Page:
By Donald Stotts, Oklahoma State University
Drought conditions have had a significant effect on feeder cattle supplies, with feedlots expected to feel a noticeable pinch in the months ahead as they will be unable to maintain current inventories.
Derrell Peel, Oklahoma State University Cooperative Extension livestock marketing specialist, explains that feedlots have not placed the large numbers of lightweight cattle that will stay on feed for many months, as was the case last year.
"While lightweight placements will increase seasonally the next couple of months, the weight distribution in feedlots suggests that feedlot inventories will pull below year-earlier levels and stay below for many months," he said.
The latest Cattle on Feed report indicated that the Sept. 1 feedlot inventory was 99 percent of the total at the same time last year. This represents only the second time in the last 28 months that feedlot inventories have dropped below year-earlier levels on a month-to-month basis. The only other time was a brief May 1 decrease.
"At 10.637 million head, the Sept. 1 report was still 4.5 percent greater than the same period in 2010," Peel said. "In fact, except for the slight decrease from last year, the Sept. 1 inventory is the largest since 2006. This is remarkable given that the total calf crop has decreased every year since 2006. The last annual increase in the calf crop was in 1995."
The 2012 calf crop is projected at 34.5 million head, a decrease of 6.8 percent from 2006 and a decrease of 2.3 percent from last year.
"Additionally, feeder cattle imports are expected to drop, if not immediately then certainly in the next few months, contributing to the inability of feedlots to maintain animal inventories," Peel said. "Throw in a projected lessening of widespread drought in 2013 and increased heifer retention combined with a still smaller calf crop will further reduce feeder supplies."
Increased imports of feeder cattle from Mexico and Canada partially offset decreased U.S. calf production. The increase in feeder cattle imports from 2010 through the year to date in 2012 equals roughly 40 percent of the decrease in calf crop during the period.
So far in 2012, imports of feeder cattle are up about 287,344 head, a 35 percent increase mostly caused by increased imports from Mexico. At the current pace, Mexico could contribute an additional 220,000 head of cattle by the end of the year. However, agricultural economists expect Mexican cattle imports to slow in the coming months.
"It appears that much of the increase in Mexican cattle numbers since 2010 is the result of drought impacts," Peel said. "In 2011, 34 percent of the year-over-year increase in Mexican cattle imports was heifers, representing 14.7 percent of total cattle imports and the largest imported heifer total going at least back to 2001."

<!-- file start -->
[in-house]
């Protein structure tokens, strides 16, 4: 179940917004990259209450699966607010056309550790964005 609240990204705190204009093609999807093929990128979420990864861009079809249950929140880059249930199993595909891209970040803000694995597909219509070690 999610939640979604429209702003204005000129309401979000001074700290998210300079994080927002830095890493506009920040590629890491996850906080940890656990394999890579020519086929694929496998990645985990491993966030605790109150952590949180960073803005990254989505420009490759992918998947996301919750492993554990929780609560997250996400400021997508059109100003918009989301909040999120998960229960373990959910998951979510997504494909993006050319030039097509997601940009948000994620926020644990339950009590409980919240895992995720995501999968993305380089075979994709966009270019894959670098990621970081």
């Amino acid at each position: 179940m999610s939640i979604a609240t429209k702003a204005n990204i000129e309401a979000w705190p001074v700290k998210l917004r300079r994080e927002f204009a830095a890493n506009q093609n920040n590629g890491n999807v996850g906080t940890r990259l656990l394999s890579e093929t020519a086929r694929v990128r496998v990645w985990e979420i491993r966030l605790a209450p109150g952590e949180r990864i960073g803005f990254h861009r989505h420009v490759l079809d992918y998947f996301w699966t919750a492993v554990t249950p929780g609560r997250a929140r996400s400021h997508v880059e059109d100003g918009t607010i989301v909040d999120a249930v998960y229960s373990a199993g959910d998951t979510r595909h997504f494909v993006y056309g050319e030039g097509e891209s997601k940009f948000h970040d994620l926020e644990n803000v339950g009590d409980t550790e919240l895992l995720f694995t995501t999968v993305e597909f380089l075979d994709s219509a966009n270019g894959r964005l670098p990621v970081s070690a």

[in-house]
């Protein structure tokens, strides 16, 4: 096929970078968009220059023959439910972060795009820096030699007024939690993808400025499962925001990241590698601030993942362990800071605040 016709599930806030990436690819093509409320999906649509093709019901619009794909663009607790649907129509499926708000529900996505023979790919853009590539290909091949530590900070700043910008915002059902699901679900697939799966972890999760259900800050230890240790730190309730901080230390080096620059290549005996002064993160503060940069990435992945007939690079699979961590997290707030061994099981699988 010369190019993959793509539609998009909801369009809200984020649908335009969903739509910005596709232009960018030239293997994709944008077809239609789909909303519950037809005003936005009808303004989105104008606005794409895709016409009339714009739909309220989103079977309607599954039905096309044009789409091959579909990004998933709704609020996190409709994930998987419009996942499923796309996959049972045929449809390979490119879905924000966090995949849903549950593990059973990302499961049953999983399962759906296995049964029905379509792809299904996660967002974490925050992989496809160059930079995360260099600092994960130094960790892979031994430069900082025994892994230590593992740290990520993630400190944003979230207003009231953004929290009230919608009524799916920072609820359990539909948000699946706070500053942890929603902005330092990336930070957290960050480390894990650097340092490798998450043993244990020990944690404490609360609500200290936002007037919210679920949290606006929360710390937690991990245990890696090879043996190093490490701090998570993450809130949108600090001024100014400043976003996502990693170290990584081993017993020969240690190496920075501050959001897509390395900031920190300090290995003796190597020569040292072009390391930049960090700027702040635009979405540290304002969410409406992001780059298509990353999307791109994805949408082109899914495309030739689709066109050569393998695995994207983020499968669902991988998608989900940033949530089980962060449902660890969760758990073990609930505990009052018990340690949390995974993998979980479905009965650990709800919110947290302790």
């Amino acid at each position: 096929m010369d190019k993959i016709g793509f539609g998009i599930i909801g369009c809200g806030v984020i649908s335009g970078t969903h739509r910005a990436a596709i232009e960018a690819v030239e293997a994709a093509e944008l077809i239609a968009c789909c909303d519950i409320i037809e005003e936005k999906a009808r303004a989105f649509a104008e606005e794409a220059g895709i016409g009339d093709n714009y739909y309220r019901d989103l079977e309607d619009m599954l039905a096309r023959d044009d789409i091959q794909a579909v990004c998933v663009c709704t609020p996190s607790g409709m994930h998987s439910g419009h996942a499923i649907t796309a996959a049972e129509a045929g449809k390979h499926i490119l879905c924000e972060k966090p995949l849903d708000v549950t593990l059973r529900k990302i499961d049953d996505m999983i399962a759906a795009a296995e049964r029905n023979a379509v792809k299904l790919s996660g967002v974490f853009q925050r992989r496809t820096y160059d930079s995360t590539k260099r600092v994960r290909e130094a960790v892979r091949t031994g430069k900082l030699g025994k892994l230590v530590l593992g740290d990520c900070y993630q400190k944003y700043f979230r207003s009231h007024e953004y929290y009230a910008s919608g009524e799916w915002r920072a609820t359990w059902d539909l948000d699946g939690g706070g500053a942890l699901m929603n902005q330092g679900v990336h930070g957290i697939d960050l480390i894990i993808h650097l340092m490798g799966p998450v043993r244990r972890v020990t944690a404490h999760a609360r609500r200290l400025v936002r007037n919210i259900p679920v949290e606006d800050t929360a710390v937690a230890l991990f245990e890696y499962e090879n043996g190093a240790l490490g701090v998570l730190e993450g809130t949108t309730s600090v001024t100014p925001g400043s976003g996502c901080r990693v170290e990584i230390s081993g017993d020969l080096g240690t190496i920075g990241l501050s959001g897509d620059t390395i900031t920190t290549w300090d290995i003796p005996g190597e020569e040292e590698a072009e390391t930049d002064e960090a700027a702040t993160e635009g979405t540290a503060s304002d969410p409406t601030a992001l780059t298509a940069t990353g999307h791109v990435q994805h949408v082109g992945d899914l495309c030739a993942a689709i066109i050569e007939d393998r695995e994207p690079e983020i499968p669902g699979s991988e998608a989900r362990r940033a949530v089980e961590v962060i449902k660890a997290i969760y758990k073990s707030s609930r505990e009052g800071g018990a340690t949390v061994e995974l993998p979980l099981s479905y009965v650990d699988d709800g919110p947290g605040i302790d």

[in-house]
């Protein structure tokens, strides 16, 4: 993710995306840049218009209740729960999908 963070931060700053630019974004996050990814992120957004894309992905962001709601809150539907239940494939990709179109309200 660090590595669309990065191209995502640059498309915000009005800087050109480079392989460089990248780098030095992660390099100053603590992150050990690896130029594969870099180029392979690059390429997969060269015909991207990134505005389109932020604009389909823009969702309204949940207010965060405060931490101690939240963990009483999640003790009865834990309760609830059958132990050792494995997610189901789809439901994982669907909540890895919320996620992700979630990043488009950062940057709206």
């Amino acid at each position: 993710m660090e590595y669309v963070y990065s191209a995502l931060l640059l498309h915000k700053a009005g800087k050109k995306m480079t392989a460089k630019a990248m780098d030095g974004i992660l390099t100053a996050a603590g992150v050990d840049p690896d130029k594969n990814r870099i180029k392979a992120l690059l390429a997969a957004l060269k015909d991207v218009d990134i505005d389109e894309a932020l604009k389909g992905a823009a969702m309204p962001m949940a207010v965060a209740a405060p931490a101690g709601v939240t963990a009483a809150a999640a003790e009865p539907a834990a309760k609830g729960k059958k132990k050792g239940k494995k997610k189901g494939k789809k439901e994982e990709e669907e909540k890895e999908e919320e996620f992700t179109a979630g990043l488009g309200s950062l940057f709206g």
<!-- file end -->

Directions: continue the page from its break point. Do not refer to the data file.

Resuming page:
For the January-July 2012 period, the number of imported heifers was in excess of 268,000 head, more than was seen in all of 2011 and representing 27 percent of the year-to-date import total compared to last year.
"The increase in heifers represents 67 percent of the year-over-year increase in imports and suggests herd liquidation in Mexico," Peel said.
Imports of cattle originating in several drought-stricken Mexican states have increased sharply this year. The other 33 percent of increased Mexican cattle imports in 2012 is steers less than 200 pounds.
"Nearly 84,000 head of these pee-wee steers have already been imported in 2012, compared to a scant 232 head for the entire year in 2011," Peel said. "These ultra-lightweight steers typically would have been imported over the next several months but are already part of the increased total so far this year."
Report data indicates there has been no increase in 2012 of imports of the typical Mexican feeder steers weighing more than 200 pounds.
"Although the herd health status of Chihuahua – the largest source of Mexican cattle imports – has no doubt temporarily limited imports from that state, the overall picture is that Mexican cattle imports have been augmented by drought impacts in the short run and will be followed by sharply reduced imports on the back side of the drought," Peel said.
In addition to imports, other factors such as replacement heifers entering the beef cow herd and reduced calf slaughter have had limited effects on feeder cattle availability; however, Peel contends placement patterns explain most feedlots’ abilities to maintain inventory with declining numbers in recent years.
For the year 2011, total feedlot placements increased 1.8 percent. Within that, all placement weight categories decreased except for a 20 percent increase in placements of cattle weighing less than 600 pounds. Peel lays much of the blame on the historic drought of 2011, but cautions that the situation is quite different in 2012.
"Total placements for the January-August period are down 3.9 percent compared to the same period last year," he said. "Moreover, placements of cattle less than 600 pounds are down 8.8 percent and placements of cattle weighing between 600 and 700 pounds are down 10 percent compared to the same period last year. In fact, it is only an increase of 6.8 percent in placements of cattle weighing more than 800 pounds that limits the total decrease to less than 4 percent."
Peel contends that the short supply of feeder cattle, masked by the impacts of two years of drought, is finally catching up with the U.S. cattle industry.
Cattle and calves are the number one agricultural commodity produced in Oklahoma, accounting for 46 percent of total agricultural cash receipts and adding approximately $2 billion to the state economy, according to National Agricultural Statistics Service data. NASS data indicates Oklahoma is the nation’s fifth-largest producer of cattle and calves, with the third-largest number of cattle operations in a state.